Afghan soldier dies in firefight at Kabul airport

The World
A line of people are shown in the distance in low light with the tail of a large aircraft as the sun sets.

US Air Force aircrew assist evacuees boarding an Air Force C-17 aircraft at Hamid Karzai International Airport, Kabul, Afghanistan, Aug. 21, 2021.

Senior Airman Taylor Crul/US Air Force via AP

Top of The World — our morning news roundup written by editors at The World. Subscribe here.

Afghanistan
A firefight at Afghanistan’s Kabul airport during the chaotic evacuation effort underway led to the death of at least one Afghan soldier on Monday. According to German officials, gunfire broke out near an airport entrance, where at least seven Afghans died on Sunday in a stampede of thousands waiting to get access to a flight out of the country. White House officials say the pace of evacuating Americans and Afghans who worked for the US and NATO allies is accelerating, with more than 10,000 people flown out in the last 24 hours. US President Joe Biden called the evacuation effort a top priority and has not ruled out extending operations past the Aug. 31 deadline. Taliban spokesman Muhammad Suhail Shaheen stressed there will be consequences if foreign forces stayed beyond the deadline.

Taiwan
Health authorities in Taiwan have given an emergency approval for the island's domestically developed COVID-19 shot after struggling to secure orders from foreign pharmaceutical companies. Taiwanese President Tsai Ing-wen sat in front of cameras on Monday to receive her first dose of the jab made by Medigen Vaccine Biologics ahead of a widespread rollout. Taiwanese regulators bypassed standard longer-term studies on the vaccine, and used a shortcut by comparing antibodies in Medigen's vaccine to AstraZeneca's vaccine, which has been approved in the country.

Lebanon
Lebanon raised the price of fuel by 66% on Monday as government leaders attempt to reduce fuel subsidies in the country grappling with multiple crises. The price of fuel has nearly tripled in the past three months, adding to the day-to-day hardships amid a surge in coronavirus infections and a hospital system buckling under the pressure of hospitalizations, with some doctors suggesting they are running out of everything. The Iranian-backed Hezbollah group announced that Iran is now sending oil to Lebanon to ease shortages.

From The World

Alexander Vindman: Accountability is key to building back American unity

Retired Army Lt. Col. Alexander Vindman's new book is titled: “Here, Right Matters: An American Story." He recently spoke with The World's host Marco Werman about what it's been like since he testified against Donald Trump, and the role his family has played in his career path. 

"We're missing something that could help bring us together — and that's accountability. That's accountability of public officials that failed to live up to their responsibilities and that's accountability of media personalities that see profit in attacking the United States," Vindman said.

Taliban takeover could mean more security challenges for Chinese projects in Pakistan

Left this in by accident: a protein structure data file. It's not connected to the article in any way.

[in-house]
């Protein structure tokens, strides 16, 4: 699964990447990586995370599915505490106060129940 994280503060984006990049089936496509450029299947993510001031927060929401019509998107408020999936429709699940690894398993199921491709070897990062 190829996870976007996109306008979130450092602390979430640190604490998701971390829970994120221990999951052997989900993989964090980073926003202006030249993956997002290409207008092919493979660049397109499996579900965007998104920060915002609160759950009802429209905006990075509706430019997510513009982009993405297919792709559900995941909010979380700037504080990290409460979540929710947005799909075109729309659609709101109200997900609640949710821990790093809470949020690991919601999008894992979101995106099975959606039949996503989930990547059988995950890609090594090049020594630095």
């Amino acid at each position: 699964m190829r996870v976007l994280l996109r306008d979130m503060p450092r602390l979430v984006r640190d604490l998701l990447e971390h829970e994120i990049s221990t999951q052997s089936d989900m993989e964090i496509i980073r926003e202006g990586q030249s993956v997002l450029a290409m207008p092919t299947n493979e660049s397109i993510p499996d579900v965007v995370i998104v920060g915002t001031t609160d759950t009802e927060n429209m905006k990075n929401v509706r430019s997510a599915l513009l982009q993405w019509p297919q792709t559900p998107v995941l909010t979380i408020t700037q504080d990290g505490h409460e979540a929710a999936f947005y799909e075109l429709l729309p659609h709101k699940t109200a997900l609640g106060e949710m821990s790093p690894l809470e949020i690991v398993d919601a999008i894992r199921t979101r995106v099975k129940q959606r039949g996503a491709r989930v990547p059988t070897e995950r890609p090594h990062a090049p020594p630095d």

With the Taliban takeover in Afghanistan, neighboring China and Pakistan are concerned over the security of their people and economic investments. They fear that recent attacks on Chinese workers in Pakistani cities could become more common with a hardline government next door.

Double take

It might be hard to describe that typical smell of asphalt. Sort of burnt, strong, yet kind of annoying. Now two Polish companies, one construction firm and another a refiner, have created a floral-scented asphalt using a combination of natural and synthetic essential oils to neutralize that distinctive odor. The goal, the companies said, is to provide a more comfortable working environment for construction workers paving roads.

Several vehicles are shown in blurred motion driving on a highway with a circular metal arch over the top.

Cars drive on a highway in Warsaw, Poland.

Credit:

Alik Keplicz/AP/File photo

In case you missed it

Listen: Kabul airport becomes only hope for Afghans to evacuate

In this image provided by the US Marine Corps, Marines assist with security at an evacuation control checkpoint during an evacuation at Hamid Karzai International Airport in Kabul, Afghanistan, Friday, Aug. 20, 2021.

In this image provided by the US Marine Corps, Marines assist with security at an evacuation control checkpoint during an evacuation at Hamid Karzai International Airport in Kabul, Afghanistan, Friday, Aug. 20, 2021.

Credit:

Staff Sgt. Victor Mancilla/US Marine Corps via AP

Hamid Karzai International Airport has been in the global spotlight for the past week. This relatively small airport has become the only hope for many people stuck in the country to leave. And, as the US scrambles to secure the Kabul airport in the waning days before its final exit from Afghanistan, European allies are following events closely. The Biden administration says it's working closely with Germany and other NATO allies during this transition period. Also, for the first time in recorded history, rain was monitored on the summit of Greenland, a place that rarely sees above-freezing temperatures. Seven billion tons of water fell on the ice sheet causing massive ice loss.

Don't forget to subscribe to The World's Latest Edition podcast using your favorite podcast player: RadioPublicApple PodcastsStitcherSoundcloudRSS.